I appreciate the ruler as well, a smart inclusion that doesn’t take up any extra real estate – just adds extra functionality. I was able to use the smaller straighthead driver at the edge to tighten up a few electrical outlet plates in my house too, which is my most common use for these type of tools. I think it’s a great multitool, but what I’m not super sold on are the hex drivers. Working with cars, usually the smallest bolts I deal with are 7mm – so only the 8mm would be much help. I’m not sure where you’d run across a lot of 4 or 5mm hex bolts, but regardless, the length of the tool on either side of the hex drivers make it hard to get into any tight spots which limits its usefulness.
All these knives available at BladeHQ.I don’t think Civivi designed this to compete directly with anything else – it’s a pretty unique product, with the form factor, front flippers, ball bearings, all that neat stuff it really doesn’t have a direct competitor in the market.
Swiss Army Knives (at least from Victorinox) are generally grouped into body length size by millimeters – the Crit measures 108mm, putting it closest to the Victorinox 111mm group of knives. One of the only 111mm SAK’s with a one handed blade is the 2008+ Swiss Soldier’s Knife, also known as the One Handed Trekker/Trailmaster in civilian form. This tool features a large locking main blade, a wood saw, a locking cap lifter/pry tool, a can opener, and a Philips screw driver as well as an awl on the back layer. It’s heavier at 4.5 ounces but it does pack a lot more functionality in, although the blade won’t hold an edge as long as the Civivi will.
Another potential competitor is the Boker Plus Tech Tool line, which is an interesting combination of classic SAK design language with some more modern features, like G10 scales, screw together (instead of pinned) construction, and reversible pocket clips. The City 2 is a 2-layer tool like the Crit, featuring a 2.75” drop point blade in Sandvik 12c27 stainless steel, a bottle opener/screwdriver, a small serrated blade, a corkscrew, a wire stripper, and a carbide glass breaker tip. An awfully handy thing to clip to your pocket at only 3.01 ounces, even if it lacks some of the features of the Crit (locking blade, one hand open, strap cutter.)
The Leatherman I compared this to the most was the Skeletool CX – because I own one and carry it most of the time when I’m around the house. The Crit has a longer blade, it’s considerably lighter and carries much better (the Skeletool is really a mess in the pocket, all sharp edges and corners in the wrong place) and the quality control on the Civivi isn’t even in the same universe – the poor quality grind on the Skeletool’s blade is really remarkably bad. But there’s a reason I carry the Skeletool – it has pliers! And a bit driver! Still, not exactly a fair comparison. The closest Leatherman is probably the Free K2, which is a knife-based multitool – a conventional folding knife with 3 additional tools stored in the in the handle, in this case a package opener/pry tool, an awl, and a Philips/bottle opener combo. Blade steel is 420HC, a major downgrade from Nitro-V, although it is a full sized blade at 3.3 inches. It’s similarly priced at $80, and not too overweight at 4.5 ounces.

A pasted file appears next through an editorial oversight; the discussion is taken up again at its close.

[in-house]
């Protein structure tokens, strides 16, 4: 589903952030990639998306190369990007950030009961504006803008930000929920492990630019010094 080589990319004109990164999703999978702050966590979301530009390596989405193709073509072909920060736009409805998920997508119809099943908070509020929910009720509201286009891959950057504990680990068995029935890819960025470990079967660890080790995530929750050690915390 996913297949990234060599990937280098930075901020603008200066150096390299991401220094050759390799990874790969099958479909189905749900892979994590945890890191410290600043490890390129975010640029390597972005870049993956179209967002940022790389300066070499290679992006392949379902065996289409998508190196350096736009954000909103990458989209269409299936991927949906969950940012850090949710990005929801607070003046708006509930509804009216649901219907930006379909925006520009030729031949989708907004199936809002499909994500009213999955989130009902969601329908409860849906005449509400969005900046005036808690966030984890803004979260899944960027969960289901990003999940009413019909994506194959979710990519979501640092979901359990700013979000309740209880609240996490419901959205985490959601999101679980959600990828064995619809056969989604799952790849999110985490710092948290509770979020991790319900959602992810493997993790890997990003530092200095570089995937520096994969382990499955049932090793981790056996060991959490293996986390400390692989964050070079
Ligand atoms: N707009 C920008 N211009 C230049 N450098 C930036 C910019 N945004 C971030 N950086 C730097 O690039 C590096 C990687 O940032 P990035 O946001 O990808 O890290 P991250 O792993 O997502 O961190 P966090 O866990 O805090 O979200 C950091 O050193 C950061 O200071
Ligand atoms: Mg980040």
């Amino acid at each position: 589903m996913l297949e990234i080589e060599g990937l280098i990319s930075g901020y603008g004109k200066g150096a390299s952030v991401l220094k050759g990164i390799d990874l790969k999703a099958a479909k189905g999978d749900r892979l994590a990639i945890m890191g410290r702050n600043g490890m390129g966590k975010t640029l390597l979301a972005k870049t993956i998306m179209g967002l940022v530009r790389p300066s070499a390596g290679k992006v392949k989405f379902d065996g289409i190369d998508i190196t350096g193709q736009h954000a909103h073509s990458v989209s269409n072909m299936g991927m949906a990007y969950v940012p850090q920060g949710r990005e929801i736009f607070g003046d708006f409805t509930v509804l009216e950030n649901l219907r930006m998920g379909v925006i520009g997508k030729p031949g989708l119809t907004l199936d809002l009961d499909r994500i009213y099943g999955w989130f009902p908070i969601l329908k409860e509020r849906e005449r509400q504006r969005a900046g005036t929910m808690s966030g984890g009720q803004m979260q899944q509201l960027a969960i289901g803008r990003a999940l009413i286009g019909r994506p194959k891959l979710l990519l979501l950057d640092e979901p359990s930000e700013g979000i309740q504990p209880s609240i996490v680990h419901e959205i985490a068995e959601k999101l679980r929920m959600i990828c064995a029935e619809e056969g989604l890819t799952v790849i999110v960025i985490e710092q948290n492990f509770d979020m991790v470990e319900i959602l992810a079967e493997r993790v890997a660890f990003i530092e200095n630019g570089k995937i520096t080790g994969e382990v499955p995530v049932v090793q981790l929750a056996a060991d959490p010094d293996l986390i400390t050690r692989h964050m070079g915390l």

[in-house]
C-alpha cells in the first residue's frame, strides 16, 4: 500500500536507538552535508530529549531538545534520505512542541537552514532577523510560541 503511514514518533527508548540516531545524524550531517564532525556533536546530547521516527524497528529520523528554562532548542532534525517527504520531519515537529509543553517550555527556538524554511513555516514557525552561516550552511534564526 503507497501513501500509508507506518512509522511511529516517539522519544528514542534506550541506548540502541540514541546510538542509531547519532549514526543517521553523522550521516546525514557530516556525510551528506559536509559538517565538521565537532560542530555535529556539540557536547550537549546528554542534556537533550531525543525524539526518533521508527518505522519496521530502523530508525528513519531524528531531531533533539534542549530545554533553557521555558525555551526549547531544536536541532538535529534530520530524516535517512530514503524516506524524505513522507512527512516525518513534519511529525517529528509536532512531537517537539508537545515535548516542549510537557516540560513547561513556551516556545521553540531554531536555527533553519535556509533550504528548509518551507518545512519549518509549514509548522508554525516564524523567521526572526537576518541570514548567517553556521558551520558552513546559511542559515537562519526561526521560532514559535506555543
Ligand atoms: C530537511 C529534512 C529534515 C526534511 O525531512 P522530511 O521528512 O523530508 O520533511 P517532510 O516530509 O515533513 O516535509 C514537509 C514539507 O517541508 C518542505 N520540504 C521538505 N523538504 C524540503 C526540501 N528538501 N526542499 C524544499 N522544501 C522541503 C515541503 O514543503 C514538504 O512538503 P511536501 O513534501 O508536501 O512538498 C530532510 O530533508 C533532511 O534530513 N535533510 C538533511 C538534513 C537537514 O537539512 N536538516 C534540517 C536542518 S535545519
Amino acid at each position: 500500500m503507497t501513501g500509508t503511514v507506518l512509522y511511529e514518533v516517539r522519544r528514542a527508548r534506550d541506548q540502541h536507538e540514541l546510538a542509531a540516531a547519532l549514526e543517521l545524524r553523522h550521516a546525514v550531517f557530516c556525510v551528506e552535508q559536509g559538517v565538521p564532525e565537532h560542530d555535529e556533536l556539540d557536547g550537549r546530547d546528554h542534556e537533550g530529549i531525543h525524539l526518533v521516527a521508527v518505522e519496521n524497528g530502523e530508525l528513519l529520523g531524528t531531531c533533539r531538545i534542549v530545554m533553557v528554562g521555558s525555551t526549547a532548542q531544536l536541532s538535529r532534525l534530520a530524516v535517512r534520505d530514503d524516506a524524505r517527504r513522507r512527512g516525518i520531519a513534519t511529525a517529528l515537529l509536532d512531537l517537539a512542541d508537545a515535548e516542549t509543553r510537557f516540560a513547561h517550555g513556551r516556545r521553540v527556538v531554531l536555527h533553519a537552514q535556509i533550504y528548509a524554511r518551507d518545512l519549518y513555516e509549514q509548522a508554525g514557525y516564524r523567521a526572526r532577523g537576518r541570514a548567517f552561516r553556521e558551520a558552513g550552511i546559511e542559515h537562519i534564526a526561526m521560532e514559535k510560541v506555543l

Finally, there’s the Kershaw Select Fire. Designed by G&G Hawk, the Select Fire is also a knife-based multitool, with a full sized blade (a 3.375” drop point in 8Cr13MoV) that opens via thumb stud, secured by a regular liner lock. The handle contains a fold-out bit driver, and each scale holds two bits in a spring-loaded carrier, small and large straight bits and Philips bits. There’s also a ruler on the bit driver, because why waste a flat surface, and the whole thing rings in at only $35. It’s heavier (5.4 ounces) and bulkier than the Crit, and doesn’t have quite as wide an array of tools, but it’s a great backup toolbox in your pocket option.
It’s a little difficult to subjectively evaluate things that don’t really have any direct competitors. At least as far as I’m aware, there’s nothing else on the market that does the same thing the Crit does, which is put a lot of useful tools into a small footprint, and combines some premium materials in as well. The double front flipper deployment is both very cool, and also much more practical than old school Swiss Army Knife-style nail nick deployment, being able to easy deploy with one hand without taking up a bunch of pocket real estate in the process.
It also more effectively balances being a real knife with being a multitool than a lot of other hybrid offerings, giving the user a real full sized blade in a useful shape and grind, as well as a pretty well thought-out multitool, neither of which step on each other’s proverbial toes. The Skeletool has a small knife and carries poorly, the Select Fire’s handle isn’t comfortable, the Tech Tool and SAK’s are bulky – I think Civivi really has a USP here and I hope they expand it with other offerings in the future, maybe with more premium steels or other implements.
- Front flipper/bearing deployment solves a lot of SAK usability issues, lots of functions in a light package with a small footprint, clever lock bar design, carries very well in the pocket
- Fragile knife tip, not actually designed for right hand carry, wrenches in multitool are of limited utility